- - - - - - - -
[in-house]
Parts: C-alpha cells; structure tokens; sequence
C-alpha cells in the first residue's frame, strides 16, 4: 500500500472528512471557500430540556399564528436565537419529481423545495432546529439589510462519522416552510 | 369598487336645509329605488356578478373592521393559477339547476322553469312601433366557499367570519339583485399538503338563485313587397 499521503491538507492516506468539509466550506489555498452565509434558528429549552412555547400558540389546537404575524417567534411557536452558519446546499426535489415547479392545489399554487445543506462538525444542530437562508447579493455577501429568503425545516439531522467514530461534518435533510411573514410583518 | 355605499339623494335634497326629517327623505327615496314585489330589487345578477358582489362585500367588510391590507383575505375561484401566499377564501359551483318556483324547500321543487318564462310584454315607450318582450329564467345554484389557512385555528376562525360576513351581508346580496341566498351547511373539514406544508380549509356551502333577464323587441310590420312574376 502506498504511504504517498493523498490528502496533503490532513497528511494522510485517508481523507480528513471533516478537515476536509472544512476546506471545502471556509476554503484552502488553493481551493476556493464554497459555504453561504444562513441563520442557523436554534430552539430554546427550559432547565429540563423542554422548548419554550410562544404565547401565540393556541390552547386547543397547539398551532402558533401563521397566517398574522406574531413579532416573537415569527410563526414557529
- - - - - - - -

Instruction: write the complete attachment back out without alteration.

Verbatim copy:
[in-house]
Parts: C-alpha cells; structure tokens; sequence
C-alpha cells in the first residue's frame, strides 16, 4: 500500500472528512471557500430540556399564528436565537419529481423545495432546529439589510462519522416552510 | 369598487336645509329605488356578478373592521393559477339547476322553469312601433366557499367570519339583485399538503338563485313587397 499521503491538507492516506468539509466550506489555498452565509434558528429549552412555547400558540389546537404575524417567534411557536452558519446546499426535489415547479392545489399554487445543506462538525444542530437562508447579493455577501429568503425545516439531522467514530461534518435533510411573514410583518 | 355605499339623494335634497326629517327623505327615496314585489330589487345578477358582489362585500367588510391590507383575505375561484401566499377564501359551483318556483324547500321543487318564462310584454315607450318582450329564467345554484389557512385555528376562525360576513351581508346580496341566498351547511373539514406544508380549509356551502333577464323587441310590420312574376 502506498504511504504517498493523498490528502496533503490532513497528511494522510485517508481523507480528513471533516478537515476536509472544512476546506471545502471556509476554503484552502488553493481551493476556493464554497459555504453561504444562513441563520442557523436554534430552539430554546427550559432547565429540563423542554422548548419554550410562544404565547401565540393556541390552547386547543397547539398551532402558533401563521397566517398574522406574531413579532416573537415569527410563526414557529